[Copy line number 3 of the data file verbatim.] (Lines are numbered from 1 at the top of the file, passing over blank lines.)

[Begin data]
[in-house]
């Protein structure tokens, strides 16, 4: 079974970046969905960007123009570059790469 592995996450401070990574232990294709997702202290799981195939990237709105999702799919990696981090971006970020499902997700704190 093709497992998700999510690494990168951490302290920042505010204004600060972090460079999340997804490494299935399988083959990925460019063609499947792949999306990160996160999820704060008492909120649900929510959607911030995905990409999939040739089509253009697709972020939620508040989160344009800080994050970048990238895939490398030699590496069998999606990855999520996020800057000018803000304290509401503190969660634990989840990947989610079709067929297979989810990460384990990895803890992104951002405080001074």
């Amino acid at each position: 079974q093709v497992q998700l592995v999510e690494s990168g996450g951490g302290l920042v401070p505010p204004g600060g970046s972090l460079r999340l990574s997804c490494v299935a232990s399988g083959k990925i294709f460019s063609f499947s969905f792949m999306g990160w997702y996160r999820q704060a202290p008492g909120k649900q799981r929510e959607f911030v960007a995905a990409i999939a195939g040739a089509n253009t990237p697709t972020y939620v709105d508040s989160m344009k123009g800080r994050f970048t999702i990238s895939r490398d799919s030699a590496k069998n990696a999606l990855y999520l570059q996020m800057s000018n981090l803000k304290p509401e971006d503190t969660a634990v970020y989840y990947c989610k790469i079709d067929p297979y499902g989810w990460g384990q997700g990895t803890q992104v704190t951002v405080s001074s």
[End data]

């Amino acid at each position: 079974q093709v497992q998700l592995v999510e690494s990168g996450g951490g302290l920042v401070p505010p204004g600060g970046s972090l460079r999340l990574s997804c490494v299935a232990s399988g083959k990925i294709f460019s063609f499947s969905f792949m999306g990160w997702y996160r999820q704060a202290p008492g909120k649900q799981r929510e959607f911030v960007a995905a990409i999939a195939g040739a089509n253009t990237p697709t972020y939620v709105d508040s989160m344009k123009g800080r994050f970048t999702i990238s895939r490398d799919s030699a590496k069998n990696a999606l990855y999520l570059q996020m800057s000018n981090l803000k304290p509401e971006d503190t969660a634990v970020y989840y990947c989610k790469i079709d067929p297979y499902g989810w990460g384990q997700g990895t803890q992104v704190t951002v405080s001074s």